US 5749324 A
An apparatus for controlling animal behavior comprising a sound-processing means selectively responsive to a plurality of sounds, an actuator means coupled to the sound-processing means selectively responsive to a plurality of electrical inputs from the sound processing means, and a stimulus generating means coupled to the actuator means. The stimulus provided an animal may include a human voice command with respect to the behavior correlated with the sound produced by the animal.
1. An apparatus for controlling the behavior of an animal comprising:
a sound-processing means for processing one or more specific sound vocalizations produced by said animal distinctly related to the emotional state of said animal, such as whimpering, barking, purring, growling, yawning or other animal vocalization; said sound processing means differentiating between different animal sounds by comparing said animal sounds with data stored in memory;
an actuator means electronically coupled to said sound-processing means, said actuator being actuated by said sound-processing means upon recognition by said sound-processing means of said one or more specific sounds;
a stimulus-generating means coupled to said actuator means, said stimulus-generating means providing a stimulus to said animal upon actuation of said actuator, said stimulus consisting of, or including, a human voice command responsive to the said specific sound vocalization.
2. An apparatus for controlling the behavior of an animal comprising:
a sound-processing means selectively responsive to two or more different specific sound vocalizations emanating from said animal distinctly related to the emotional state of said animal, such as whimpering, barking, purring, growling, yawning or other animal vocalization;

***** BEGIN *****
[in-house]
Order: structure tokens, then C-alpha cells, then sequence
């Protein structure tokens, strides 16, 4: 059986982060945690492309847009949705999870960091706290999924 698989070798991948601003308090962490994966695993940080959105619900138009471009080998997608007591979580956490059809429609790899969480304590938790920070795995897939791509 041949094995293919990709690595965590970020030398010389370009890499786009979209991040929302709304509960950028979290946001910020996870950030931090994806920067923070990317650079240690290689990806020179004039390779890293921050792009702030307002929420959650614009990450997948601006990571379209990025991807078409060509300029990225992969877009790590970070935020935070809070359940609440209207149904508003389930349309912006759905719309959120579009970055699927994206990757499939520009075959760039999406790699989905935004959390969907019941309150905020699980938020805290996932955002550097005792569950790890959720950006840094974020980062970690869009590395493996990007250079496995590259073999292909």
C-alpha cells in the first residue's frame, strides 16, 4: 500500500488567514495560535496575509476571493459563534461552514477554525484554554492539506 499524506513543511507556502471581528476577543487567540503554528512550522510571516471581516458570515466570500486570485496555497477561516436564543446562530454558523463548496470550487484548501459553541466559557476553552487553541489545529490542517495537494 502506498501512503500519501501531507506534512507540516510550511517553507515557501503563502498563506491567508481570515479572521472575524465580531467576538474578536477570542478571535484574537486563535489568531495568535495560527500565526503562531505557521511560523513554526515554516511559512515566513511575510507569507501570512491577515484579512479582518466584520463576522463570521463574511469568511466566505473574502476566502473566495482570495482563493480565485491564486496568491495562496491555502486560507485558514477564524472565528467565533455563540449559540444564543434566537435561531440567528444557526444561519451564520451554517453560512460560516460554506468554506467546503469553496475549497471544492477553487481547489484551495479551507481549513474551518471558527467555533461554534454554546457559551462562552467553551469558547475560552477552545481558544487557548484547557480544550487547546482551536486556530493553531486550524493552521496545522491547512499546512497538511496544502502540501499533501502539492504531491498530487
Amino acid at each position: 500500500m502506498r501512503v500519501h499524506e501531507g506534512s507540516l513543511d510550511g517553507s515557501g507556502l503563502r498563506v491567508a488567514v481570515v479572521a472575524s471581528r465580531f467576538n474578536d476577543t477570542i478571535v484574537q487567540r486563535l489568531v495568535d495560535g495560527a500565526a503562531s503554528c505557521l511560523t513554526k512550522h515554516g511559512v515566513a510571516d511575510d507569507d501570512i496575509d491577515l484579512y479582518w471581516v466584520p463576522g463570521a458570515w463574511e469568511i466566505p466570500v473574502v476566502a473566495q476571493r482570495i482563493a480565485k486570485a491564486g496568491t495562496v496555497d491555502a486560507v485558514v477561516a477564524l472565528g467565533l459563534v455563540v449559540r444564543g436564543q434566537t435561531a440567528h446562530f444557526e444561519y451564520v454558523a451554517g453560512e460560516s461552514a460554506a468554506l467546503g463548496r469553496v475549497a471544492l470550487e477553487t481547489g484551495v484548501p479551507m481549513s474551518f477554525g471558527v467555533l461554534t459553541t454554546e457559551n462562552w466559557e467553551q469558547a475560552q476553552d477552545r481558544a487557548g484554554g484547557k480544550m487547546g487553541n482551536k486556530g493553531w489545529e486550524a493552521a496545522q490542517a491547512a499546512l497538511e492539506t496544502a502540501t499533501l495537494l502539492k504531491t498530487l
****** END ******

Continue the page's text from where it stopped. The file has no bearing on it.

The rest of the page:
an actuator means coupled to said sound-processing means selectively responsive to one or more electrical inputs from said sound-processing means;
a stimulus-generating means coupled to said actuator means, said stimulus means providing a stimulus to said animal upon actuation of said actuator.
3. The apparatus of claim 2 wherein said actuator means comprises a data processing means.
4. The apparatus of claim 2 wherein said stimulus generating means comprises an electrical shock generating device.
5. The apparatus of claim 2 wherein said stimulus generating means comprises a-sound generating means.
6. The apparatus of claim 5 wherein said sound generating means produces sounds undetectable by human ears but detectable by the animal upon which the device is placed.
7. The apparatus of claim 2 coupled to the body of an animal.
8. An apparatus for controlling animal behavior comprising:
a sound-processing means responsive to both human and animal vocalizations;
an actuator means coupled to said sound-processing means selectively responsive to one or more electrical inputs from said sound-processing means;
a stimulus generating means coupled to said actuator means;
wherein said actuator means is actuated only when said sound-processing means measures sounds both from an animal and a human.
9. The apparatus of claim 8 wherein said actuator means is selectively responsive to either human or animal sounds measured by said sound-processing means.
10. An apparatus for signaling animal behavior, comprising:
a means for processing vocalizations emanating from an animal; said means for processing differentiating between different animal vocalizations by comparing said animal vocalizations with data stored in memory;
a receiver means at a position remote to said animal;